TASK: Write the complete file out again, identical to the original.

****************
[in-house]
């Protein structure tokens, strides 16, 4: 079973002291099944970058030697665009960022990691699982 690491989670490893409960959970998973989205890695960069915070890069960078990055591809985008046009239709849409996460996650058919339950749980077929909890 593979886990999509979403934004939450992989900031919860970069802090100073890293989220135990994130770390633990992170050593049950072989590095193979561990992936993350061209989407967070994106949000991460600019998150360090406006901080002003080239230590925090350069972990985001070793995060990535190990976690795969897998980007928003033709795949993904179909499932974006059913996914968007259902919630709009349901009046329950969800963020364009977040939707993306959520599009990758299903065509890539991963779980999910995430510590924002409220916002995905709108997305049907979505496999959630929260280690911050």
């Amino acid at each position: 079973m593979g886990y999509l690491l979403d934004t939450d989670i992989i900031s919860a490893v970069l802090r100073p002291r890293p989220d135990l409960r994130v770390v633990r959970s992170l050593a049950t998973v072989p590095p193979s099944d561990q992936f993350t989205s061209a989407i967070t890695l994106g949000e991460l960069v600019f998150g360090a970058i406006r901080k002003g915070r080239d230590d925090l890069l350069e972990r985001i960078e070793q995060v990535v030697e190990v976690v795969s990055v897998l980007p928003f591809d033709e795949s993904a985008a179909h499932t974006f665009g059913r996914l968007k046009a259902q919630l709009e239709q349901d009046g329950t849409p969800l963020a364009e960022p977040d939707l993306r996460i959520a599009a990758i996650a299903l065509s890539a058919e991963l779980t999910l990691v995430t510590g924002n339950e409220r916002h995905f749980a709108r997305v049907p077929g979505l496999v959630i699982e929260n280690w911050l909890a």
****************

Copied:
[in-house]
């Protein structure tokens, strides 16, 4: 079973002291099944970058030697665009960022990691699982 690491989670490893409960959970998973989205890695960069915070890069960078990055591809985008046009239709849409996460996650058919339950749980077929909890 593979886990999509979403934004939450992989900031919860970069802090100073890293989220135990994130770390633990992170050593049950072989590095193979561990992936993350061209989407967070994106949000991460600019998150360090406006901080002003080239230590925090350069972990985001070793995060990535190990976690795969897998980007928003033709795949993904179909499932974006059913996914968007259902919630709009349901009046329950969800963020364009977040939707993306959520599009990758299903065509890539991963779980999910995430510590924002409220916002995905709108997305049907979505496999959630929260280690911050």
């Amino acid at each position: 079973m593979g886990y999509l690491l979403d934004t939450d989670i992989i900031s919860a490893v970069l802090r100073p002291r890293p989220d135990l409960r994130v770390v633990r959970s992170l050593a049950t998973v072989p590095p193979s099944d561990q992936f993350t989205s061209a989407i967070t890695l994106g949000e991460l960069v600019f998150g360090a970058i406006r901080k002003g915070r080239d230590d925090l890069l350069e972990r985001i960078e070793q995060v990535v030697e190990v976690v795969s990055v897998l980007p928003f591809d033709e795949s993904a985008a179909h499932t974006f665009g059913r996914l968007k046009a259902q919630l709009e239709q349901d009046g329950t849409p969800l963020a364009e960022p977040d939707l993306r996460i959520a599009a990758i996650a299903l065509s890539a058919e991963l779980t999910l990691v995430t510590g924002n339950e409220r916002h995905f749980a709108r997305v049907p077929g979505l496999v959630i699982e929260n280690w911050l909890a």